Category Archives: Show Review

Rush show review

Beyond the lighted stage

A born-again Rush fan gets on with the fascination

Like many suburban dudes of a certain age, I listened to Rush throughout much of my early adolescence. My difficult years coincided with the band’s – in the mid-’80s, the only person on the planet with a more painfully self-aware haircut than me was Geddy Lee. I turned to metal, hardcore and alternative rock; Rush turned to keyboards and Aimee Mann. After that, I never gave the band a second thought, except as a punchline for jokes about Canadians, fat guys with ponytails or nerds who couldn’t get laid.

That is, until I saw Beyond the Lighted Stage, the 2010 documentary about the band by the same filmmakers who made the incredible Metal: A Headbanger’s Journey. Not only did the movie do a fantastic job of putting Rush into context as a singular and enduring rock act, but also as three endearing personalities committed as much to one another as they were to making exactly the kind of music they wanted to make, with (mostly) no regard for fashion, trends or critical/commercial acceptance. Their 1976 album 2112 was a middle finger to their label, and they’ve kept that finger raised – in a politely Canadian way, of course – for a quarter-century.

I came away madly in love with Rush – as a concept at least – if only for their integrity, deep-rooted connection to their work and the intense devotion of their fans. Also: Geddy, Neil and Alex are a totally adorable trio. So, after a crash course revisiting the band’s classic albums (everything up through Moving Pictures), I figured seeing the “Time Machine Tour” stop in Tampa would be a logical continuation of my studies in Rush revisionism.

Some observations:

There are, in fact, women at Rush shows … lots of them. Indeed, the one next to me was rocking out 100 times harder than her male companion.

If Beyond the Lighted Stage made you think that Rush had a sense of humor, the Real History of Rush film shown before the set proved they’re not only funny, but incredibly self-effacing. Very few bands actually get what they’re about like Rush does.

Overheard frequently: “How many shows have you seen?” The answer was frequently more than five, and that number was often given regarding this current tour. Rush fans are like Deadheads, just smarter and less concerned with being surprised.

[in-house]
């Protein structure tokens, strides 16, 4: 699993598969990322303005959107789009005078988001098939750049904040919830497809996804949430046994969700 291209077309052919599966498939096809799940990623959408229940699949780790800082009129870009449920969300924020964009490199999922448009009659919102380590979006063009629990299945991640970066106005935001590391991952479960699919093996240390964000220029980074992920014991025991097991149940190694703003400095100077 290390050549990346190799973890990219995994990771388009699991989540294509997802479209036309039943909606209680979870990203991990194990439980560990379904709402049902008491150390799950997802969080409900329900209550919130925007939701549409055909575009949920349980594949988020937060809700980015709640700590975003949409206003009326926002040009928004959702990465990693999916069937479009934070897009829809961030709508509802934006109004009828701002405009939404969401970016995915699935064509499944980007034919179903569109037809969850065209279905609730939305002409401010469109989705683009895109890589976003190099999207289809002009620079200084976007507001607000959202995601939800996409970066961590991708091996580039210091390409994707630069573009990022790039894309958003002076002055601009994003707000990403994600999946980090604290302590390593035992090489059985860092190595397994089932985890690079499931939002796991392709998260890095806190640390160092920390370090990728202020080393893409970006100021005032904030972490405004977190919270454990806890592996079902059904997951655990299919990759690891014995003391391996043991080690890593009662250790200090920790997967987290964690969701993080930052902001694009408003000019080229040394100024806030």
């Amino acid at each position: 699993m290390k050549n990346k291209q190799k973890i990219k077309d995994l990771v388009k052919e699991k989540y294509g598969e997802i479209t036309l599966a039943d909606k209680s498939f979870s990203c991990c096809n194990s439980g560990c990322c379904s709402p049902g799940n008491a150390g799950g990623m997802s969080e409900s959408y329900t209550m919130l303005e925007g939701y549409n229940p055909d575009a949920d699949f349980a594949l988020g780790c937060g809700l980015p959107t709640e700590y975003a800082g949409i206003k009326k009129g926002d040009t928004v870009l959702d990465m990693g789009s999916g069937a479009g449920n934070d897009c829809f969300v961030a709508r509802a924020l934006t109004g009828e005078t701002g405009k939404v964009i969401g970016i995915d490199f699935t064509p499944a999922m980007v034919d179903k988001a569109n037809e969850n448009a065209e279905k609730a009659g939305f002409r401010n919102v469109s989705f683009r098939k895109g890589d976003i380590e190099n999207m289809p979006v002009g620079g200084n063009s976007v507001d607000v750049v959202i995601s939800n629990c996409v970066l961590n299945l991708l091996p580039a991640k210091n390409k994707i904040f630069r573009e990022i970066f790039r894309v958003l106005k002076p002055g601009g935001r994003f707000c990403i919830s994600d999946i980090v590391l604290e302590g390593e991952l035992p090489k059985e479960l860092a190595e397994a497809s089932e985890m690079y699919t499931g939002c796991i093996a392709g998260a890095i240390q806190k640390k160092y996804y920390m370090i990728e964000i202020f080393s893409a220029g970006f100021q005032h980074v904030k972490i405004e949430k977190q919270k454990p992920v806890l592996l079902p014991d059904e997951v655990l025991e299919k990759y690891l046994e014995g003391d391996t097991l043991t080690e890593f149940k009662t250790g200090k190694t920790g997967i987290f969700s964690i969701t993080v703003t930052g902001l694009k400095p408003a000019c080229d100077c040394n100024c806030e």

Unlike most big-venue tours, Rush concerts are not for the casual fan. While I certainly dug the fact that the band played all of Moving Pictures – including “The Camera Eye” – from front to back in the second set, the majority of the crowd was equally thrilled by numbers from Snakes and Arrows and other more recent albums, which actually outnumbered the classic tracks at the concert.

I wanted a “Rash” t-shirt, but they weren’t for sale.

While I certainly have not been converted – nor likely ever will be – into the kind of guy who knows the drum fills on some mid-’90s Rush album, this concert filled me with nothing but admiration for the band and their fans. Those fans are just as peculiar and singular as the band’s music, so it’s something of a perfect match, but the respect and joy that Rush and its fans give to one another in concert was absolutely inspiring, and something that more bands should aspire to. That it continues on a nightly basis in sold-out venues all over the world is not about “nerds” or “outcasts” or “guys who can’t get laid”; it’s a testament to a talented band that has forged a strong and unique bond with its fans simply by being honest about who they are and what they do. If that’s not punk rock, I don’t know what is.

First appeared Oct. 7, 2010 in Orlando Weekly.

 

Le Trio Joubran show review (Reax)

Le Trio Joubran
with Ritmo Gitano
Tuesday, February 25
The Baraka Collection, Winter Park

All too often in Central Florida, performances by international musicians fall into one of two categories. Either they’re the music is providing “authenticity” to some theme park/cultural fair/restaurant “experience” or the concert is a high-dollar affair presented in the sterile environs of a performing arts center or museum. These may be effective ways to present cultural artifacts to chin-stroking observers or to distract from the artifice of a certain environment, but they are far from the best way for music to be enjoyed.

With this in mind, it was with extraordinary trepidation and the slightest bit of optimism that the news of a concert by renowned Palestinian group Le Trio Joubran was received in these quarters. That the concert was scheduled to be performed at a Middle Eastern art gallery in tres-chic Winter Park didn’t instill a tremendous amount of hope. Would the promoters put these oud-playing brothers in a corner of their gallery to play songs while patrons clinked wine glasses and chatted about the merits of thousand-dollar oil paintings?